When does a food become an allergen?

when does food become an allergen

Although more than 170 foods have been assessed as potentially allergenic, it is only a minority of these that cause the majority of allergic reactions in sensitised individuals. For nearly 10 years, expert groups from the ILSI Europe Food Allergy Task Force have worked to establish how to prioritise allergens according to their importance in public health risk management. The framework they have developed has just been published and is available with open access.

When the incidence of allergic reactions to certain foods appears to increase, regulators and risk managers are called on to decide whether the food or ingredient is of such public health importance that it needs to be actively managed, such as through mandatory labelling. Underlying this is the need to have a set of objective criteria by which to assess the potential hazard posed by the allergen in order to make these decisions both consistent and transparent.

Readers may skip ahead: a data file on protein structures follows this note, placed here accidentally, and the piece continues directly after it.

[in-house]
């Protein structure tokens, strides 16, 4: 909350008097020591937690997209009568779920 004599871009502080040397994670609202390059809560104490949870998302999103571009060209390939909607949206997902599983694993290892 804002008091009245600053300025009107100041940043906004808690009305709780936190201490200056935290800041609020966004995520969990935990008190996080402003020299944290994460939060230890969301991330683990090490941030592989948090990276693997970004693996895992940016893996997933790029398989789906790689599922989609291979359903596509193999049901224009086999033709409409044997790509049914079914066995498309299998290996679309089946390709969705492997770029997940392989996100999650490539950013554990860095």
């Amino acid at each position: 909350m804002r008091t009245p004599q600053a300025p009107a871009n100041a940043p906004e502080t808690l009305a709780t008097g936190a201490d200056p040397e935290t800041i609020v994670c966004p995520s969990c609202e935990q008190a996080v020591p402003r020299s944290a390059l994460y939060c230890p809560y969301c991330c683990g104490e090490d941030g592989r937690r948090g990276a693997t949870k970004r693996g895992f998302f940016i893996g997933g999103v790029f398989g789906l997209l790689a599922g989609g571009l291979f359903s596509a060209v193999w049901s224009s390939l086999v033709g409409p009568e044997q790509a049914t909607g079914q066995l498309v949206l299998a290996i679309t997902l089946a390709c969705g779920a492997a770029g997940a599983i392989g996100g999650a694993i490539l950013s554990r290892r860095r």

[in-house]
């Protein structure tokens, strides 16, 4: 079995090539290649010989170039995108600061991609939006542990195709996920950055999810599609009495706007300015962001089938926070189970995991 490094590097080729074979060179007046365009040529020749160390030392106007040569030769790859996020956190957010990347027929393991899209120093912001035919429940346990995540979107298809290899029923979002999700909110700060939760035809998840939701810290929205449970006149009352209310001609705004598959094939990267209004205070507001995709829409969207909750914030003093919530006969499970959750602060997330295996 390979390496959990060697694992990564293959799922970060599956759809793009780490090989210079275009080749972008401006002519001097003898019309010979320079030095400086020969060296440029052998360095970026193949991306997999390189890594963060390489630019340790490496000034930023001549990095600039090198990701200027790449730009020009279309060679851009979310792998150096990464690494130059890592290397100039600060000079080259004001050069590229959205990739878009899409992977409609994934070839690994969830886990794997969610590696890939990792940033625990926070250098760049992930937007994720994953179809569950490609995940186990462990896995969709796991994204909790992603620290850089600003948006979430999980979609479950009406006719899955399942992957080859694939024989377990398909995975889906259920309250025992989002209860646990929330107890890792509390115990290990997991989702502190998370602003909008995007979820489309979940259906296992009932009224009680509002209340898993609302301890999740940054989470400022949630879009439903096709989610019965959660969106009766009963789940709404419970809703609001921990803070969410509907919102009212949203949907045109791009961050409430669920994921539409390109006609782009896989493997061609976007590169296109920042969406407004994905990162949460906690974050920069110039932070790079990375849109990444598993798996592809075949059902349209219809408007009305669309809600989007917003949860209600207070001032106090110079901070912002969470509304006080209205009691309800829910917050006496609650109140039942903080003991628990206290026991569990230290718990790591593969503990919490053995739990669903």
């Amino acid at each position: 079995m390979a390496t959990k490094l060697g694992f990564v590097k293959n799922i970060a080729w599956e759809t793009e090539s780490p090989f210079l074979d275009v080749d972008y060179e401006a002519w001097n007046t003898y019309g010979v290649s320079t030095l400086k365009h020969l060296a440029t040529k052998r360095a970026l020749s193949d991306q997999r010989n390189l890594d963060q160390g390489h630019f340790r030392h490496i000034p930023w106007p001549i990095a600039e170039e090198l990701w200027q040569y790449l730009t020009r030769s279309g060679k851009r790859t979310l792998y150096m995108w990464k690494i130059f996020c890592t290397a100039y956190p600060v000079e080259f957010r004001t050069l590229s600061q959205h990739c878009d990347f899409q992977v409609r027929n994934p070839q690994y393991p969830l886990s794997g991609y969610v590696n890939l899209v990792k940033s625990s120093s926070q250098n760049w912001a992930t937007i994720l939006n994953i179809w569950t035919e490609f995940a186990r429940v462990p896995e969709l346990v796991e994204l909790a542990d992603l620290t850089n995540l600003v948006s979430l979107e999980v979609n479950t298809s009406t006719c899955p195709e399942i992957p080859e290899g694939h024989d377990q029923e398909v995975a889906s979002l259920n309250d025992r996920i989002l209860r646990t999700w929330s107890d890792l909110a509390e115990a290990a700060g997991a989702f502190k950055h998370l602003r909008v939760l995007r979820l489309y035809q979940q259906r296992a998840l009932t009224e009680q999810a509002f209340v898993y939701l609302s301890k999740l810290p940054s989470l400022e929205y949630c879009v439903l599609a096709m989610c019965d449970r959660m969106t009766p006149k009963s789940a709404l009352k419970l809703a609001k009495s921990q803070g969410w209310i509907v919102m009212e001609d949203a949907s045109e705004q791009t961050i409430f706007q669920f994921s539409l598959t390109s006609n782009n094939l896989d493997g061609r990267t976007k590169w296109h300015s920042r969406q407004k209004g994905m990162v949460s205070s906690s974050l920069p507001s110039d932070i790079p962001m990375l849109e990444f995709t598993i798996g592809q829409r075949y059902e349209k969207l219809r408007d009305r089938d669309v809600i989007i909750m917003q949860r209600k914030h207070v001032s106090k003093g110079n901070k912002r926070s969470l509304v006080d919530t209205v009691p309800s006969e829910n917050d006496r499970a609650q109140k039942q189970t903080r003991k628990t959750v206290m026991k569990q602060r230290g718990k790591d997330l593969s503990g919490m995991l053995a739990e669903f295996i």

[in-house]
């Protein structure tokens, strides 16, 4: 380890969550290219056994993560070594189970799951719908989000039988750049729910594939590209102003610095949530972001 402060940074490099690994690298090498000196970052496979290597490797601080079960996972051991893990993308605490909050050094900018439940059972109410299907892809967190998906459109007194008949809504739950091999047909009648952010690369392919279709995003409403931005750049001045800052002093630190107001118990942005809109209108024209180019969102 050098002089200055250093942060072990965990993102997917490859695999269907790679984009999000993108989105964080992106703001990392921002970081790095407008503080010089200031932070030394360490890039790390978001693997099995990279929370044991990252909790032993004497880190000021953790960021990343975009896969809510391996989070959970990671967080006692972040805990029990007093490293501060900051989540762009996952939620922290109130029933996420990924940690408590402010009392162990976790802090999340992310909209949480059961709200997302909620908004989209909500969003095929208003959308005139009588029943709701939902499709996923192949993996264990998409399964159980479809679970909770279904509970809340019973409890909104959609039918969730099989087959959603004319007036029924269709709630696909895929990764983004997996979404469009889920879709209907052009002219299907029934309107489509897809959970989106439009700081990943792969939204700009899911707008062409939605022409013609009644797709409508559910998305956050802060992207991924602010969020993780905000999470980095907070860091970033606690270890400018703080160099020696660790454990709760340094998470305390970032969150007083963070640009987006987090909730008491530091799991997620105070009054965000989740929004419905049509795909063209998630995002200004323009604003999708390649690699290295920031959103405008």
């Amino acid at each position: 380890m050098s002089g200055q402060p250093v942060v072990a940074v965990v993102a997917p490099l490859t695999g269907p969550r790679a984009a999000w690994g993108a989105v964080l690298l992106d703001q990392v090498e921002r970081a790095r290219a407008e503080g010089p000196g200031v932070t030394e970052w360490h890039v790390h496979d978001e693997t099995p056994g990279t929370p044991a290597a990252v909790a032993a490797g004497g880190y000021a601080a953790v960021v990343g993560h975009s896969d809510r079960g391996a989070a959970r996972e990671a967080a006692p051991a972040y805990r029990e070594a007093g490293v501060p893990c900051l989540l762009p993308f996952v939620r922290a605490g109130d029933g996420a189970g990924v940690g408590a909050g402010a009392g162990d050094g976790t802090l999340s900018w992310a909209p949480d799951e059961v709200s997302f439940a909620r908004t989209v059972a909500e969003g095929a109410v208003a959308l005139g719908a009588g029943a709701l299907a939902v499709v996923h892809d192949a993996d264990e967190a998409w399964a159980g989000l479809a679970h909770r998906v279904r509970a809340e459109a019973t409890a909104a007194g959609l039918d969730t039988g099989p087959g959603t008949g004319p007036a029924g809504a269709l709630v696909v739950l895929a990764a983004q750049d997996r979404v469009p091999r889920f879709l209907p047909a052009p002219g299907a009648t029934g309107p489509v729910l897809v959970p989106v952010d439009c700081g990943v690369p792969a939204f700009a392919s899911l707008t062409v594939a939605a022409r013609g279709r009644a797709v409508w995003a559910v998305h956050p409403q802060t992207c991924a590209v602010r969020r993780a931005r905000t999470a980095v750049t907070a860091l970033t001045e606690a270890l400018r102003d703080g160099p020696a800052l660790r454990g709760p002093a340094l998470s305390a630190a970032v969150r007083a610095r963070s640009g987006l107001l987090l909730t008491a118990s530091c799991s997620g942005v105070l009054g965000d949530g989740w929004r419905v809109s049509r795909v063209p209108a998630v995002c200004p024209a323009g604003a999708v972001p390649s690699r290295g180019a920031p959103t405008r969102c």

In developing the framework, the group’s main challenges were to find a basis on which the allergenicity of foods can best be described and to define a method to combine the relevant measures of allergenicity into a scoring system that prioritises allergenic foods on the basis of their public health relevance. This needed to be done in the context of well-established frameworks for assessment of risk in the food supply. Case studies included in the paper help to demonstrate how the new framework can be used to determine the public health importance of emerging allergens including apple, kiwifruit and rice.

To download the open-access article, please click here.  Authors, including the principal author, include three members of the VITAL Scientific Expert Panel.

Reference: Houben et al. 2016. Food and Chemical Toxicology Vol. 89 pp 8–18 doi:10.1016/j.fct.2015.12.028